## Abstract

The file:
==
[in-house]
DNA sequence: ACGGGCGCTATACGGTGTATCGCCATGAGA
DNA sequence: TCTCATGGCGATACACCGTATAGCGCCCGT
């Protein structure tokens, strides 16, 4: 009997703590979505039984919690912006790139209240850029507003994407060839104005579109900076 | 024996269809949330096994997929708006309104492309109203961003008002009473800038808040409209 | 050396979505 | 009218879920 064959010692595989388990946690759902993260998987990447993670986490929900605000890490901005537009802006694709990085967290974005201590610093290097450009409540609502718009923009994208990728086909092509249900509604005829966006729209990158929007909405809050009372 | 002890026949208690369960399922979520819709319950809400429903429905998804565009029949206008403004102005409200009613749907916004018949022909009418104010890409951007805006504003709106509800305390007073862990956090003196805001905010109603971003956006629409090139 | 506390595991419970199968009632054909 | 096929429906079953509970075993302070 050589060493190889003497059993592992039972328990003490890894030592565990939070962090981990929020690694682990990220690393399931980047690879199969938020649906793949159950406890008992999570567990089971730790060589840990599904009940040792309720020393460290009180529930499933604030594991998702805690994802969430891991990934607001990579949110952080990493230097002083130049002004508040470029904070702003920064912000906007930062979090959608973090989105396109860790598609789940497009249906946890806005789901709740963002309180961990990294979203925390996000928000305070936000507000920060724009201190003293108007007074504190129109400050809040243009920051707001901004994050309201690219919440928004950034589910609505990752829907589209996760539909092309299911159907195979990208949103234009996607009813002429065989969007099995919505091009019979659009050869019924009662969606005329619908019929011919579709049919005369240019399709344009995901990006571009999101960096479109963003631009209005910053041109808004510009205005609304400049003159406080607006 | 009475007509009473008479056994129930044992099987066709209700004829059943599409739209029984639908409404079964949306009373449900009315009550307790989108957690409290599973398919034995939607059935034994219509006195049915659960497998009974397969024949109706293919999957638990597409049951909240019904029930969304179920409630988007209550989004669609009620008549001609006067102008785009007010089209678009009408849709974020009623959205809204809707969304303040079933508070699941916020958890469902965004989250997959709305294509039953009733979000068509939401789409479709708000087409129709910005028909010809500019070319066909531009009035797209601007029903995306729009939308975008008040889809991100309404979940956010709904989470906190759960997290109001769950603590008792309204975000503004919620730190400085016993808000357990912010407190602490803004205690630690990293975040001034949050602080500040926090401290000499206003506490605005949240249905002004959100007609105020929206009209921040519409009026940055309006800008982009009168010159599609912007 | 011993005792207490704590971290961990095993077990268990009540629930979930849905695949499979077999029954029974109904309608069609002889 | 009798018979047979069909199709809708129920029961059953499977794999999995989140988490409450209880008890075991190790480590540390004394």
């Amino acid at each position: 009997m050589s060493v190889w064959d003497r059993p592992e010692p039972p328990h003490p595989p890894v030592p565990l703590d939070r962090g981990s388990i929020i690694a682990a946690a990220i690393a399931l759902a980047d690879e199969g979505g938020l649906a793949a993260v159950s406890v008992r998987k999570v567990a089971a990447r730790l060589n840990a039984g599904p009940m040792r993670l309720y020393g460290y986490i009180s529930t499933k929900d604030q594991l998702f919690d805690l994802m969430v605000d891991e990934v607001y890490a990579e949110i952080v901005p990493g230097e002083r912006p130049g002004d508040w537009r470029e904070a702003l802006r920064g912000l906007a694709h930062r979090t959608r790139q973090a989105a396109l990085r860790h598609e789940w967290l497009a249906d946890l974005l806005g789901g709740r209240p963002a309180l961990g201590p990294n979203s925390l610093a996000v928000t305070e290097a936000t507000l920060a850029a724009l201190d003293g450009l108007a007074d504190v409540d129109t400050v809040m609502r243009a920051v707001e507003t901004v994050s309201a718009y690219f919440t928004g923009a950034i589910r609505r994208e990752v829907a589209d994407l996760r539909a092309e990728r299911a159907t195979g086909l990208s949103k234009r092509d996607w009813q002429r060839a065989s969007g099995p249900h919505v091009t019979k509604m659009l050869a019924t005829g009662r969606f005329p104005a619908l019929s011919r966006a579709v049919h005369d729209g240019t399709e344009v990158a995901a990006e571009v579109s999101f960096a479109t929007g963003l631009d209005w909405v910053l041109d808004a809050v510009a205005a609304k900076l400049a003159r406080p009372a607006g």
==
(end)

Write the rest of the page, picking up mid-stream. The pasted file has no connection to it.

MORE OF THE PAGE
It is an obvious fact that the set of reals is too small to provide a complete description of the set of roots of polynomial functions; for instance, the function *x*↦*x*^{2} + 1, with \(x\in \mathbb R\), does not have any real root. Historically, the search for such roots strongly motivated the birth of complex numbers and the flowering of complex function theory. In this respect, a major first crowning was the proof, by Gauss, of the famous *Fundamental Theorem of Algebra*, which asserts that every polynomial function with complex coefficients has a complex root.

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